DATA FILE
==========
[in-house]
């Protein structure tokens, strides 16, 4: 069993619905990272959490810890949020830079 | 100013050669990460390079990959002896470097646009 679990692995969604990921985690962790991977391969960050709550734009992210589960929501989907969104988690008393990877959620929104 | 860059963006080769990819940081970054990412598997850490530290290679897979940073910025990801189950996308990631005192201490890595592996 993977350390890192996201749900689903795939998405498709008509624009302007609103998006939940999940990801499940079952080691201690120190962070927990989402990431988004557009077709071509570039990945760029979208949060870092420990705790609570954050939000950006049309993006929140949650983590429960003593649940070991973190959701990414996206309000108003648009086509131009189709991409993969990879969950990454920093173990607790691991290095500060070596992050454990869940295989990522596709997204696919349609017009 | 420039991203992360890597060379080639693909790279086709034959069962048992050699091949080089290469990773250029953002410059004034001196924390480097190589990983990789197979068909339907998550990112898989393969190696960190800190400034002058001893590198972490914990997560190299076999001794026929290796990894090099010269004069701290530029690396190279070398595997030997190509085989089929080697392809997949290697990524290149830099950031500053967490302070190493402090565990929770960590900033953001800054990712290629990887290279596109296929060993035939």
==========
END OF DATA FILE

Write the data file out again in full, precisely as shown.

[in-house]
């Protein structure tokens, strides 16, 4: 069993619905990272959490810890949020830079 | 100013050669990460390079990959002896470097646009 679990692995969604990921985690962790991977391969960050709550734009992210589960929501989907969104988690008393990877959620929104 | 860059963006080769990819940081970054990412598997850490530290290679897979940073910025990801189950996308990631005192201490890595592996 993977350390890192996201749900689903795939998405498709008509624009302007609103998006939940999940990801499940079952080691201690120190962070927990989402990431988004557009077709071509570039990945760029979208949060870092420990705790609570954050939000950006049309993006929140949650983590429960003593649940070991973190959701990414996206309000108003648009086509131009189709991409993969990879969950990454920093173990607790691991290095500060070596992050454990869940295989990522596709997204696919349609017009 | 420039991203992360890597060379080639693909790279086709034959069962048992050699091949080089290469990773250029953002410059004034001196924390480097190589990983990789197979068909339907998550990112898989393969190696960190800190400034002058001893590198972490914990997560190299076999001794026929290796990894090099010269004069701290530029690396190279070398595997030997190509085989089929080697392809997949290697990524290149830099950031500053967490302070190493402090565990929770960590900033953001800054990712290629990887290279596109296929060993035939």